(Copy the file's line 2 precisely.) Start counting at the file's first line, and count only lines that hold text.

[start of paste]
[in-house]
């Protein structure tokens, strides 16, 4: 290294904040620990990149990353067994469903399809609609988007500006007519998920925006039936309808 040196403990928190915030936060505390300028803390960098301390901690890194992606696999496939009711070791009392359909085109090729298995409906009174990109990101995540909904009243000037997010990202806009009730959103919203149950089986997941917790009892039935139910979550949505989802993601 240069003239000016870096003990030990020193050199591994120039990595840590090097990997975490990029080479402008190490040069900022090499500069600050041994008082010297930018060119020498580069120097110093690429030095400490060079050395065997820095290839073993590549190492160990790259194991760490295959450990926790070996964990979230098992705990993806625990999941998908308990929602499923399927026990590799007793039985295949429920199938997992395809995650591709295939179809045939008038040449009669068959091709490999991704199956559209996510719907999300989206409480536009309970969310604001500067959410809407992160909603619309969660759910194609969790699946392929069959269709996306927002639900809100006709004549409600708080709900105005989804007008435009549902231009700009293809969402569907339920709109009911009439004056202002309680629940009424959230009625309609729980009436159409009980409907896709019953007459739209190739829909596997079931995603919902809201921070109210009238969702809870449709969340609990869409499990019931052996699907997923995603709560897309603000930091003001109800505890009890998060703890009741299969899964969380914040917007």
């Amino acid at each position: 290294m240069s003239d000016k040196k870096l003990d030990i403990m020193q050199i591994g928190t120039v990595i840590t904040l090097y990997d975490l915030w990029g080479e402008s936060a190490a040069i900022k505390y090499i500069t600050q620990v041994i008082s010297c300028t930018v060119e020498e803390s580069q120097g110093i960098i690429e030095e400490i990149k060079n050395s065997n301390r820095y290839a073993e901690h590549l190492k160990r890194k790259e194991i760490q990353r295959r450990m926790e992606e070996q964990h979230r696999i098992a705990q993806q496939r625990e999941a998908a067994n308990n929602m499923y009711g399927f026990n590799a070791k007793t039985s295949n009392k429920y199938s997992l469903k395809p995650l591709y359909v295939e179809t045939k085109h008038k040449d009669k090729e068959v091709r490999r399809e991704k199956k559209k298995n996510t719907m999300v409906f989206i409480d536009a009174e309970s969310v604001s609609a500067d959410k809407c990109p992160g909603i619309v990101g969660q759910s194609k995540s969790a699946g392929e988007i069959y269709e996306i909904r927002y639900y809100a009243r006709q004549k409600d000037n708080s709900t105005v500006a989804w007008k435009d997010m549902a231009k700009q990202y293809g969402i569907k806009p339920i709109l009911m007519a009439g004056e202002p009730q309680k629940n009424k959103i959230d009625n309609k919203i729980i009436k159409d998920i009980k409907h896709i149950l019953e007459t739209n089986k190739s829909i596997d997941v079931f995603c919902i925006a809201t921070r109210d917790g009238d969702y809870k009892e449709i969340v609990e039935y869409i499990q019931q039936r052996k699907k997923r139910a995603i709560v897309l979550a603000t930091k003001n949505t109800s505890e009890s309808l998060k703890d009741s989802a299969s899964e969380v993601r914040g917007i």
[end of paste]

């Protein structure tokens, strides 16, 4: 290294904040620990990149990353067994469903399809609609988007500006007519998920925006039936309808 040196403990928190915030936060505390300028803390960098301390901690890194992606696999496939009711070791009392359909085109090729298995409906009174990109990101995540909904009243000037997010990202806009009730959103919203149950089986997941917790009892039935139910979550949505989802993601 240069003239000016870096003990030990020193050199591994120039990595840590090097990997975490990029080479402008190490040069900022090499500069600050041994008082010297930018060119020498580069120097110093690429030095400490060079050395065997820095290839073993590549190492160990790259194991760490295959450990926790070996964990979230098992705990993806625990999941998908308990929602499923399927026990590799007793039985295949429920199938997992395809995650591709295939179809045939008038040449009669068959091709490999991704199956559209996510719907999300989206409480536009309970969310604001500067959410809407992160909603619309969660759910194609969790699946392929069959269709996306927002639900809100006709004549409600708080709900105005989804007008435009549902231009700009293809969402569907339920709109009911009439004056202002309680629940009424959230009625309609729980009436159409009980409907896709019953007459739209190739829909596997079931995603919902809201921070109210009238969702809870449709969340609990869409499990019931052996699907997923995603709560897309603000930091003001109800505890009890998060703890009741299969899964969380914040917007």